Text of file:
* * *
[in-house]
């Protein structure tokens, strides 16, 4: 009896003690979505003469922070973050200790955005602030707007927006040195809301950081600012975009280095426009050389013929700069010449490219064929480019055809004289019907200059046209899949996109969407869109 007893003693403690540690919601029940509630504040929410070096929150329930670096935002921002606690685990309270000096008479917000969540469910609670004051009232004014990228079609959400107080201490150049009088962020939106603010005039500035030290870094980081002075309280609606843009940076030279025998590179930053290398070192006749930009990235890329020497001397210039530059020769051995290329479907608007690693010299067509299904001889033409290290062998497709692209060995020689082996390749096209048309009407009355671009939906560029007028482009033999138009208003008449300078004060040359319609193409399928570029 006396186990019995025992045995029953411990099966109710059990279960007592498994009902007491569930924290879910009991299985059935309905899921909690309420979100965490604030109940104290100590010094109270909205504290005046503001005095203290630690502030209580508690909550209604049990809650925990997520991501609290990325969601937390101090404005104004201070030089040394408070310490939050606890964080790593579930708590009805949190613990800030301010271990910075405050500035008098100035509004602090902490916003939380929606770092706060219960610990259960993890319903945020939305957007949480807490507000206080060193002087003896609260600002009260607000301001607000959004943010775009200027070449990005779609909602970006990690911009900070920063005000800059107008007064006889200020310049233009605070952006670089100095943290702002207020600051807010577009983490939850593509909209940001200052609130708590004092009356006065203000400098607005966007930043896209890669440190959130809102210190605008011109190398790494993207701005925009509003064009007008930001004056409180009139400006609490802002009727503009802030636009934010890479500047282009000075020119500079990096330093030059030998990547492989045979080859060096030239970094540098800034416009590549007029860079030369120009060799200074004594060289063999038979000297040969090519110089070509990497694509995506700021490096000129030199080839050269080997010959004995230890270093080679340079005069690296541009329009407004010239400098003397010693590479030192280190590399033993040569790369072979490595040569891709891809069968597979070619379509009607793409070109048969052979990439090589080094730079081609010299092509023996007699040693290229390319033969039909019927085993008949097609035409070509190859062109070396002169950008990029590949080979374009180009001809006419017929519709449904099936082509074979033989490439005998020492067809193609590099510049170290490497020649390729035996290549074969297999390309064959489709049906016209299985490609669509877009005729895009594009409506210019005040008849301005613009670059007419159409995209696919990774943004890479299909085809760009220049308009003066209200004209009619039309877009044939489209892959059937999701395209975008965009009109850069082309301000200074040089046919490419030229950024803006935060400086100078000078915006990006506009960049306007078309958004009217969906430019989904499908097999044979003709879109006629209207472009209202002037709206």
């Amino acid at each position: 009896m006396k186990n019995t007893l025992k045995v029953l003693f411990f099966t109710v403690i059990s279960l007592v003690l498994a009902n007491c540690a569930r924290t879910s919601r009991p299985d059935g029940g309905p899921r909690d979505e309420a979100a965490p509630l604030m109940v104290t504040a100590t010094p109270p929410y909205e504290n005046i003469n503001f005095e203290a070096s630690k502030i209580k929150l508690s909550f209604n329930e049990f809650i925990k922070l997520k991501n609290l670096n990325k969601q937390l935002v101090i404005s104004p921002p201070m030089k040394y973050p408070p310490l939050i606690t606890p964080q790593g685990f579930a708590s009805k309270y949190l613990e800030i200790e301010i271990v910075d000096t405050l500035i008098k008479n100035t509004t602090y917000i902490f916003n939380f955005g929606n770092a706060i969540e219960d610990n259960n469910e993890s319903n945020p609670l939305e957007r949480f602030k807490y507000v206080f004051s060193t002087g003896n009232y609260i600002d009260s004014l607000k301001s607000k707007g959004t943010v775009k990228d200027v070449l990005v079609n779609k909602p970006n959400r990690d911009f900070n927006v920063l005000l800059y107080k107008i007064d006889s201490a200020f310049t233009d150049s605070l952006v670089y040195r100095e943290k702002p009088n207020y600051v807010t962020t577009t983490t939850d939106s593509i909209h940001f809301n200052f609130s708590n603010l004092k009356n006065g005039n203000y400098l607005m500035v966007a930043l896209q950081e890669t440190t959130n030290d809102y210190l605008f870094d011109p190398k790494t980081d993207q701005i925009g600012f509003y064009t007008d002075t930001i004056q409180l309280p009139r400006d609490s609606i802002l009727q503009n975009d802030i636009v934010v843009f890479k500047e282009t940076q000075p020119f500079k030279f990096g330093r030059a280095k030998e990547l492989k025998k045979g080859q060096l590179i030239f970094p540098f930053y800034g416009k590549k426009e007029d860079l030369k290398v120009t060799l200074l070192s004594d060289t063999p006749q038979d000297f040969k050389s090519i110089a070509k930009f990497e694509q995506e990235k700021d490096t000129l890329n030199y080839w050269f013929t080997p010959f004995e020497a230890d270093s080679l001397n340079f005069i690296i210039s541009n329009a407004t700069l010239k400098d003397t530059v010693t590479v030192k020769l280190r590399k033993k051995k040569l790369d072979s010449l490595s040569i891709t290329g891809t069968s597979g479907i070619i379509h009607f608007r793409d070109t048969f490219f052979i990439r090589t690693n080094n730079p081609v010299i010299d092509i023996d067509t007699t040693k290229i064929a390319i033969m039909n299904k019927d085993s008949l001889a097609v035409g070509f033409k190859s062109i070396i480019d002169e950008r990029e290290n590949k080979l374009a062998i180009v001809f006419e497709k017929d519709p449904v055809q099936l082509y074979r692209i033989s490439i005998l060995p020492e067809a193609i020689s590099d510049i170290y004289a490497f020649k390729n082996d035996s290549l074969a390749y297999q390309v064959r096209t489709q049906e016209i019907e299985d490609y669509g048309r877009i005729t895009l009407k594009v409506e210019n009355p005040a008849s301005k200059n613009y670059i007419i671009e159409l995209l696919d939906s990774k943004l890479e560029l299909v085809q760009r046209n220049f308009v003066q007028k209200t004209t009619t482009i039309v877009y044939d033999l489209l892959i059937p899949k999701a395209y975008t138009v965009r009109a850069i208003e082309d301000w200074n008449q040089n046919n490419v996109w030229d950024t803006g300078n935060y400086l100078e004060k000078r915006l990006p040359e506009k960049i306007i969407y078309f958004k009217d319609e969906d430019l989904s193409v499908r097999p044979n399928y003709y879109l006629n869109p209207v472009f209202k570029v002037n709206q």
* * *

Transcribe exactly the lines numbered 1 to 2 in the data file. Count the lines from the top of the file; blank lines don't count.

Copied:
[in-house]
């Protein structure tokens, strides 16, 4: 009896003690979505003469922070973050200790955005602030707007927006040195809301950081600012975009280095426009050389013929700069010449490219064929480019055809004289019907200059046209899949996109969407869109 007893003693403690540690919601029940509630504040929410070096929150329930670096935002921002606690685990309270000096008479917000969540469910609670004051009232004014990228079609959400107080201490150049009088962020939106603010005039500035030290870094980081002075309280609606843009940076030279025998590179930053290398070192006749930009990235890329020497001397210039530059020769051995290329479907608007690693010299067509299904001889033409290290062998497709692209060995020689082996390749096209048309009407009355671009939906560029007028482009033999138009208003008449300078004060040359319609193409399928570029 006396186990019995025992045995029953411990099966109710059990279960007592498994009902007491569930924290879910009991299985059935309905899921909690309420979100965490604030109940104290100590010094109270909205504290005046503001005095203290630690502030209580508690909550209604049990809650925990997520991501609290990325969601937390101090404005104004201070030089040394408070310490939050606890964080790593579930708590009805949190613990800030301010271990910075405050500035008098100035509004602090902490916003939380929606770092706060219960610990259960993890319903945020939305957007949480807490507000206080060193002087003896609260600002009260607000301001607000959004943010775009200027070449990005779609909602970006990690911009900070920063005000800059107008007064006889200020310049233009605070952006670089100095943290702002207020600051807010577009983490939850593509909209940001200052609130708590004092009356006065203000400098607005966007930043896209890669440190959130809102210190605008011109190398790494993207701005925009509003064009007008930001004056409180009139400006609490802002009727503009802030636009934010890479500047282009000075020119500079990096330093030059030998990547492989045979080859060096030239970094540098800034416009590549007029860079030369120009060799200074004594060289063999038979000297040969090519110089070509990497694509995506700021490096000129030199080839050269080997010959004995230890270093080679340079005069690296541009329009407004010239400098003397010693590479030192280190590399033993040569790369072979490595040569891709891809069968597979070619379509009607793409070109048969052979990439090589080094730079081609010299092509023996007699040693290229390319033969039909019927085993008949097609035409070509190859062109070396002169950008990029590949080979374009180009001809006419017929519709449904099936082509074979033989490439005998020492067809193609590099510049170290490497020649390729035996290549074969297999390309064959489709049906016209299985490609669509877009005729895009594009409506210019005040008849301005613009670059007419159409995209696919990774943004890479299909085809760009220049308009003066209200004209009619039309877009044939489209892959059937999701395209975008965009009109850069082309301000200074040089046919490419030229950024803006935060400086100078000078915006990006506009960049306007078309958004009217969906430019989904499908097999044979003709879109006629209207472009209202002037709206």